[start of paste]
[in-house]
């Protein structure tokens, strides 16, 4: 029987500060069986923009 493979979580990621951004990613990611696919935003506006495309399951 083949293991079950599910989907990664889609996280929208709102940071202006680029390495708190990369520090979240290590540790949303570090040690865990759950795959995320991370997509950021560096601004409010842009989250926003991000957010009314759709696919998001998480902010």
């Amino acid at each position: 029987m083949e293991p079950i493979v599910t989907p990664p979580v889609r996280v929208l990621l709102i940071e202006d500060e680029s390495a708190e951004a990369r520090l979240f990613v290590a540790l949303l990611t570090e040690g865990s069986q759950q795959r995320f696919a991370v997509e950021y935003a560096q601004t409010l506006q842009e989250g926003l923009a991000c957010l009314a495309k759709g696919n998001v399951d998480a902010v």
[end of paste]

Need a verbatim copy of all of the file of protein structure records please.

[in-house]
């Protein structure tokens, strides 16, 4: 029987500060069986923009 493979979580990621951004990613990611696919935003506006495309399951 083949293991079950599910989907990664889609996280929208709102940071202006680029390495708190990369520090979240290590540790949303570090040690865990759950795959995320991370997509950021560096601004409010842009989250926003991000957010009314759709696919998001998480902010």
């Amino acid at each position: 029987m083949e293991p079950i493979v599910t989907p990664p979580v889609r996280v929208l990621l709102i940071e202006d500060e680029s390495a708190e951004a990369r520090l979240f990613v290590a540790l949303l990611t570090e040690g865990s069986q759950q795959r995320f696919a991370v997509e950021y935003a560096q601004t409010l506006q842009e989250g926003l923009a991000c957010l009314a495309k759709g696919n998001v399951d998480a902010v």